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Why on thefe fhores are we with joy furvey'd
Admir'd as heroes, and as gods obey'd?
Unless great acts fuperior merit prove,
And vindicate the bounteous powers above $
That when with wond'ring eyes our martial

Bebold our deeds tranfcending our commands,
Such, they may cry, deserve the fov'reign ftate,
Whom thofe that envy dare not imitate.
Could all our care elude the gloomy grave,
Which claims no less the fearful than the brave,
For luft of fame I should not vainly dare
In fighting fields, nor urge thy foul to war.
But fince, alas! ignoble age must come,
Difeafe, and death's inexorable doom;
The life, which others pay, let us beflow,
And give to fame what we to nature owe;
Brave tho we fall, and honor'd if we live,
Or let us glory gain, or glory give.


If any thing can be juftly objected to this tranflation, it is, perhaps, that in one or two places it is too diffused and defcriptive for that agitation in which it was spoken. In general, however, one may venture to affert, that it is warmed with the


fame ardor of poetry and heroiẩm that glows in the original; as those several thoughts, which Mr. Pope has intermixed of his own, naturally arise, out of the fentiments of his author, and are perfectly conformable to the character and circumftances of the fpeaker.

I SHALL close this review with Mr. Congreve; who has tranflated the petition of Priam to Achilles for the body of his fon Hector, together with the lamentations of Andromache, Hecuba, and Helen.

HOMER reprefents the unfortunate king of Troy, as entering unobferved into the tent of Achilles; and illuftrates the surprize which arose in that chief and his attendants, upon the first discovery of Priam, by the following fimile:

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Ως δ' όταν ανδρ' ατη πυκινη λάβη, ος ενι παρα Φώλα κατακτείνας, αλλων εξικείο δήμον, Ανδρος ες άφνεις, θαμβος δ' έχει εισορωνίας Ως Αχιλευς θαμβησεν, ιδον Πρίαμον θεοειδέα. xxiv. 480.

Nothing can be more languid and inelegant than the manner in which Congreve, has rendered this paffage:


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But as a wretch, who has a murder done,
And seeking refuge, does from juftice run;
Entering fome boufe, in hafte, where he's un-

Creates amazement in the lookers on :
So did Achilles gaze, furpriz'd to fee
The godlike Priam's royal misery.


But Pope has raised the fame thought with his ufual grace and spirit:

As when a wretch, who, confcious of his crime, Purfu'd for murder, flies his native clime, Just gains fome frontier, breathless, pale, amaz'd!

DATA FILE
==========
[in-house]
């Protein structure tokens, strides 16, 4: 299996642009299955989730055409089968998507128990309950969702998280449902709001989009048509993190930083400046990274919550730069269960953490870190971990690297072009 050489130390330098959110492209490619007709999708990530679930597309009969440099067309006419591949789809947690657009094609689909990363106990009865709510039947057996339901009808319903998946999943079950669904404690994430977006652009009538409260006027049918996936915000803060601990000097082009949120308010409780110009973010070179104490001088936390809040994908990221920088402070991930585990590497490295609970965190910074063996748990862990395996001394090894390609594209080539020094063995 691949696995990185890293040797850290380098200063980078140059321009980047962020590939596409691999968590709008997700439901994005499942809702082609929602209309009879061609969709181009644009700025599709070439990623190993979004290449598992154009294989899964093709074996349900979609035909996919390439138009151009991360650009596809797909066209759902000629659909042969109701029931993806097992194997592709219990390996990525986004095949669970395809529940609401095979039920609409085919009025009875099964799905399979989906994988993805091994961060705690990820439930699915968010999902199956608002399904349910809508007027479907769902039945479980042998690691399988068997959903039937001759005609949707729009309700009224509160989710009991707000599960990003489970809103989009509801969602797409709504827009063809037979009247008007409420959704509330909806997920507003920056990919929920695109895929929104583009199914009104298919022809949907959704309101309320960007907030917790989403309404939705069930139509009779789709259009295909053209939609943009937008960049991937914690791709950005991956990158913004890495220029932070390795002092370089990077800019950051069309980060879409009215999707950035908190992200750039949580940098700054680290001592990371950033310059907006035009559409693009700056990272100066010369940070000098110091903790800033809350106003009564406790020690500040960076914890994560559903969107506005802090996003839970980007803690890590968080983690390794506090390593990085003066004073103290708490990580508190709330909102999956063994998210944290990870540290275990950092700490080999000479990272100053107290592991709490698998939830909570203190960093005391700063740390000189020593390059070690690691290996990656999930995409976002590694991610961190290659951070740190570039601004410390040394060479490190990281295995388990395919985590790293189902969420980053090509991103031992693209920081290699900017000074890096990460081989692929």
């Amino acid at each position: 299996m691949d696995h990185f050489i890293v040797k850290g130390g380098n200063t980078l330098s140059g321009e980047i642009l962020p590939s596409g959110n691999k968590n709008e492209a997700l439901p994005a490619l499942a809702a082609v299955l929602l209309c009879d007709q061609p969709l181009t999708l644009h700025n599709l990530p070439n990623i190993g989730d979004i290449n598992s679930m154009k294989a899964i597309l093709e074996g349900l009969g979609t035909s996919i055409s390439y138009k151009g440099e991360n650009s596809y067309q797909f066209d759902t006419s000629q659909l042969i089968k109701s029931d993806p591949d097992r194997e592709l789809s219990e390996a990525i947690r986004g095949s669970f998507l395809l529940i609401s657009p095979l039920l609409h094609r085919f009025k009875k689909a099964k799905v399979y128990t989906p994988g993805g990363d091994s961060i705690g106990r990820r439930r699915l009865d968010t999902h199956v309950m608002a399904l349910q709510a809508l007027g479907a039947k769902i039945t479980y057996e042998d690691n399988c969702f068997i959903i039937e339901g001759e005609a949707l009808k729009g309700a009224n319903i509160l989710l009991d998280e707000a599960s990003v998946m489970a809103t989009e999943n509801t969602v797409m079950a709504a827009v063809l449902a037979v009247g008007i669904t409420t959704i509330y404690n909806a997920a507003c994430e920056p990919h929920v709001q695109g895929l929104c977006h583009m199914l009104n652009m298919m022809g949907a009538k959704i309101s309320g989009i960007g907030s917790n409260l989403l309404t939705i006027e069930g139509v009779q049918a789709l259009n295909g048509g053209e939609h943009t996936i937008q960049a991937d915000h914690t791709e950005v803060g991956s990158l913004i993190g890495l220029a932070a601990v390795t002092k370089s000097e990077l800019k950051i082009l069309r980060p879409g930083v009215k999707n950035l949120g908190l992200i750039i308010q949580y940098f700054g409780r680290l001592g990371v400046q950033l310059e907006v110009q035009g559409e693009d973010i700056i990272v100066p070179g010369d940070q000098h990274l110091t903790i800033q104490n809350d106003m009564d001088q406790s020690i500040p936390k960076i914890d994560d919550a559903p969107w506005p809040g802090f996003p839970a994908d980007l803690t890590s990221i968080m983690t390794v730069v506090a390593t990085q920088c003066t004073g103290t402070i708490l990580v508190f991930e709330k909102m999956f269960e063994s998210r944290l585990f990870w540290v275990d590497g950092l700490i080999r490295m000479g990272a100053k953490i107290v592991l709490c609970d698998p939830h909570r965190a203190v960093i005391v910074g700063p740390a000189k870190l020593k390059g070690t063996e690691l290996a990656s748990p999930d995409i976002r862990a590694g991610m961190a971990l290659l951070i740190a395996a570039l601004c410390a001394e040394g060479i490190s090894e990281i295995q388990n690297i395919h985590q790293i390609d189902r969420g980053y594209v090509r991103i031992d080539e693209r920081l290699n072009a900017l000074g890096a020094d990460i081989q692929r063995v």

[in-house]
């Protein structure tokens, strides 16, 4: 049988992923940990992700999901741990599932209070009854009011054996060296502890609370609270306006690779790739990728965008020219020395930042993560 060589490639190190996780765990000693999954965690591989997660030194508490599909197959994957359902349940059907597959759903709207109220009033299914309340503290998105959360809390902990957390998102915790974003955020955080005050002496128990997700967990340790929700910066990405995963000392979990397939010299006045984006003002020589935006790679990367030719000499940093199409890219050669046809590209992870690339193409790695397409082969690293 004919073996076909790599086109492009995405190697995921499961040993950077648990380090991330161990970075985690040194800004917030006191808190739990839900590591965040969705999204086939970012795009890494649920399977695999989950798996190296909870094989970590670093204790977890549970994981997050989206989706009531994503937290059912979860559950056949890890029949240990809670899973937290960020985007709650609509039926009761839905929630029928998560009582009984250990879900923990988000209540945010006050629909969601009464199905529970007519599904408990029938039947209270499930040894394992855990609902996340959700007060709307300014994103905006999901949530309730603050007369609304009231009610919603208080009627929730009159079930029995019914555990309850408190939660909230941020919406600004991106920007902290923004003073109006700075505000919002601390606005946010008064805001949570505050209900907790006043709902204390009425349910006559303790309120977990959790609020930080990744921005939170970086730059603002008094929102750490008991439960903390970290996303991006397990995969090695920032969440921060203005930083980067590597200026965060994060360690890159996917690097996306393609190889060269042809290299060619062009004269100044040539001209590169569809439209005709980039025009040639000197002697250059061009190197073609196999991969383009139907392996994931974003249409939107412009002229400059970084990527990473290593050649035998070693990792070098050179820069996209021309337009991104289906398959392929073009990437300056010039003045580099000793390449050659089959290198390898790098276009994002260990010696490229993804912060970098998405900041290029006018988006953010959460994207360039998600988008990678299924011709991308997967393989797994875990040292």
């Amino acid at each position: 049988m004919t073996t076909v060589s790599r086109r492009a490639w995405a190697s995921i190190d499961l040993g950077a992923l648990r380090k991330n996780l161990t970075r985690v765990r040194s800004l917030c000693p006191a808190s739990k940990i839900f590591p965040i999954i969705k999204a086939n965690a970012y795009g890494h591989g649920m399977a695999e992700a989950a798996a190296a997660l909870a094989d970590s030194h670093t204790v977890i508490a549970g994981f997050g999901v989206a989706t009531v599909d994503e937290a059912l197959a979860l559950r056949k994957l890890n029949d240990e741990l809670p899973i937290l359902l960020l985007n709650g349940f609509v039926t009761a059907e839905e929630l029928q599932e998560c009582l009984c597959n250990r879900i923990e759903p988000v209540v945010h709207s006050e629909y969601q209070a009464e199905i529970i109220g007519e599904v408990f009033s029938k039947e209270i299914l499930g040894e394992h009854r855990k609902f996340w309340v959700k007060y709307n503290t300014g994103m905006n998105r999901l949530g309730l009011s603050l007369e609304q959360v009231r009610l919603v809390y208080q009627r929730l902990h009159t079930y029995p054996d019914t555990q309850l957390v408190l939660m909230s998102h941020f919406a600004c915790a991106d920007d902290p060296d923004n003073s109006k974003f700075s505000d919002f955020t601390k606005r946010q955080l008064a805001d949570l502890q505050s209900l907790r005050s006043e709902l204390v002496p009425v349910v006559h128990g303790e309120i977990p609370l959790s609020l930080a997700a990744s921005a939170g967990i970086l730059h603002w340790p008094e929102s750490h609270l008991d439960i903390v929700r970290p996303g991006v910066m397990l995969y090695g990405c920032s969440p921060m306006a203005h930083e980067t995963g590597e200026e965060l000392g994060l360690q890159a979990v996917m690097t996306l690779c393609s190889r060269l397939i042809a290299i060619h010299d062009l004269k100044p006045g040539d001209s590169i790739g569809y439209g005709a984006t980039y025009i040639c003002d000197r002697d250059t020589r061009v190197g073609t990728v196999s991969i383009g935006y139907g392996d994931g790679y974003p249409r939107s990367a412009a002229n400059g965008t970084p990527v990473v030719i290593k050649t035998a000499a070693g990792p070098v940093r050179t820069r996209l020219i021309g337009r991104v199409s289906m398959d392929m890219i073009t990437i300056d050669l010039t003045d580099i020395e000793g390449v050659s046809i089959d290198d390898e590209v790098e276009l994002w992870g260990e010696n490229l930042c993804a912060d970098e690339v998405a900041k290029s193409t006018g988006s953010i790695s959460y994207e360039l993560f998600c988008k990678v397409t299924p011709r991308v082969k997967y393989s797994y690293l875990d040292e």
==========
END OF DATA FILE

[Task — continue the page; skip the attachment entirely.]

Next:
All gaze, all wonder: thus Achilles gaz'd. POPE.

The fpeech of Priam is wonderfully pathetic and affecting. He tells Achilles, that out of fifty fons, he had one only remaining; and of him he was now unhappily bereaved by his fword. He conjures him by his tenderness for his own father, to commiferate the moft wretched of parents; who, by an uncommon feverity of fate, was thus obliged to kifs thofe hands which were imbrued in the blood of his children:


το νυν ενεχ ικανω νηας Αχαιών, Λυσομενος παρα σειο, φέρω δ' απερείσι' αποινα. Αλλ' αιδεια θεός, Αχιλευ, αυτόν τ' ελεησον, Μνησαμενος σε παρος" εγω δ' ελεεινότερος περ, Ετλην δ', οι επω τις επιχθονιος βρολος άλλος, Άνδρος παιδοφόνοιο πολι τομα χειρ' ορεγεις. v. 501

THESE moving lines Mr. Congreve has debafed into the lowest and most unaffecting profe:

For his fake only I am hither come;
Rich gifts Ibring, and wealth, an endless fum;
All to redeem that fatal prize you won,
A worthless ransom for fo brave a fon.
Fear the juft gods, Achilles, and on me
With pity look, think, you your father fee:
Such as I am, he is; alone in this
I can no equal have in miferies;

Of all mankind most wretched and forlorne,
Bow'd with fuch weight as never has been borne;
Reduc'd to kneel and pray to you, from whom
The Spring and fource of all my forrows come;
With gifts to court mine and my country's


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Nothing could compenfate the trouble of laboring thro thefe heavy and tasteless rhimes, but the pleafure of being relieved at the end of them with a more lively profpect of poetry:

For him thro boftile camps I bent my way,
For him thus proftrate at thy feet I lay;
Large gifts proportion'd to thy wrath Ibear;
O bear the wretched, and the gods revere !
Think of thy father, and this face behold!
See him in me, as helpless and as old!
Tho not fo wretched there be yields to me,
The firft of men in fo'reign mifery;
Thus forc'd to kneel, thus grov'ling to embrace
The fcourge and ruin of my realm and race:
Suppliant my children's murd'rer to implore,
And kifs thofe hands yet reeking with their

ACHILLES having at length consented to restore the dead body of Hector, Priam conducts it to his palace. It is there placed in funeral pomp, at the fame time that mournful dirges are fung over the corpse, intermingled with the lamentations of Andromache, Hecuba, and Helen:

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